A couple of weeks ago in my Art History lecture, my professor explained how in many famous artworks cultural appropriation can be found. In Pablo Picasso’s, Les Demoiselles d’Avignon, one can easily see the five nude prostitutes he had painted but if you were to look at their faces what would it remind you of? We were told that Picasso studied many African masks and he had been inspired by them to paint these women with faces like the masks. In previous art history classes I was taught that his form of cubism created these faces. This was the first time I was educated about how he had taken someone else’s culture and profited off of it by making it look like his own style. I wondered how many other artists had done this and how we could ever find out if we didn’t have a direct link.

I would count myself as a student or rookie in learning and talking about stolen cultural identity and other topics relating to examining history. I believe no one really questions our history but rather if they do in conversation, they shove it away quickly because it is confusing. I have done this multiple times because looking at history under a lens is difficult and sometimes leaves me with unanswered questions. I think in the future many should question what is truthful and try to gather all the information we have to connect the dots of our past. Although I don’t know much about this topic as you can probably tell, this doesn’t stop me from being interested about it and branching off into thought about it, even when my grandma is cooking me soup.

Literary Baby Names

Every year a list of the most popular baby names is published.  Some names are always on the list, or have been for the past twenty years like John and Andrew.  Throughout history names have been chosen from different sources. Some common inspiration for names are nature, religious, historical, and literary.  Art has influenced names throughout history.

Historical names are taken from all different types of historical sources.  The most popular example is a family name. Even though family names generally do not descend from a specific historical figure, a lot of names go back generations and they are historical when considering timelines.  Other historical names are from famous historical figures. Some possible potential historical names for females are: Jane Austen, Susan B. Anthony, Amelia Earhart. Some male historical names are: George Washington, Martin Luther King, and Marlon Brando.  Historical male names could also include all past presidents. While most historical names only use the person’s first name, if a parent wanted there to be a stronger connection then they could use the first and middle name to have a stronger significance.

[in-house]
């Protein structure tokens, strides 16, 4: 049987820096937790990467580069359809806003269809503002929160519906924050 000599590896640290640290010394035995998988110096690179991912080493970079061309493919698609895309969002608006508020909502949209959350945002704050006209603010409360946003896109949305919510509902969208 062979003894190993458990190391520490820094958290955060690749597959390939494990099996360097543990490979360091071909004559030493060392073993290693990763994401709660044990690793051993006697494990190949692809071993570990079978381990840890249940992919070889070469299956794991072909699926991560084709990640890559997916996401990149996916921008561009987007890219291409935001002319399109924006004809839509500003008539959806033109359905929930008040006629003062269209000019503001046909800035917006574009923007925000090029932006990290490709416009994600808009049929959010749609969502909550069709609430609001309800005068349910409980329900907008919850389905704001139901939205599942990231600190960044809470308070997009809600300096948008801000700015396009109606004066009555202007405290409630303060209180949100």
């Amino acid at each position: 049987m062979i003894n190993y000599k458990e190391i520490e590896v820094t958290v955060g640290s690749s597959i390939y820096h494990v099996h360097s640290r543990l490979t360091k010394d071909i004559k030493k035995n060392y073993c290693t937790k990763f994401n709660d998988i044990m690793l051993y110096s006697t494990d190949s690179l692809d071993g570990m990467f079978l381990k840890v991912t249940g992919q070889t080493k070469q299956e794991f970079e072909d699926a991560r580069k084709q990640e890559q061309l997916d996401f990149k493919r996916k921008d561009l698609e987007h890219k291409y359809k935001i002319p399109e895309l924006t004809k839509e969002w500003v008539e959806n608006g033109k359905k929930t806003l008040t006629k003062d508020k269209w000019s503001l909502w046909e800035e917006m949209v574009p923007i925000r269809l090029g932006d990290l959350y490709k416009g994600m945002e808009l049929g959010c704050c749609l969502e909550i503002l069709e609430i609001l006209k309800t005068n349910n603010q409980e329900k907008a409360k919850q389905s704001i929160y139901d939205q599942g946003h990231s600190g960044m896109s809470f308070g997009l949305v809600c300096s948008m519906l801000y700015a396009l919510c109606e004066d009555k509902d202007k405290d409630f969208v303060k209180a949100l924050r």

Literary names have also been prevalent throughout history.  The most common literary names are Biblical names. These names have been prevalent since the Common Era has started.  Some other old literary names come from Greek Mythology. Some very common names are: Achilles, Caesar, Aphrodite, and Artemis.  Similar to historical names there are more male names to choose from than female names. Names from Greek Mythology are not as common now as they used to be.  Greek names are now seen as more formal names and are not common at all in America.

Other literary names are more modern.  One of the most modern examples of this is Harry Potter.  Harry Potter names are slowly becoming more common as people who read the books as a child are having children.  The names Harry, and Hermione are becoming more popular and will only continue to become more popular for the next 10 years or so because of the popularity of the books and the movies.  Other modern literary names come from childhood books that children attached to and remembered. Some examples would be Charlotte from Charlotte’s Web, Ramona from Ramona and Beezus, and Matilda from Matilda.

Literary names have always been common, and they change throughout the generations as new books come out and capture a generation.  Some names have always been popular and will continue to be due to the significance the names have.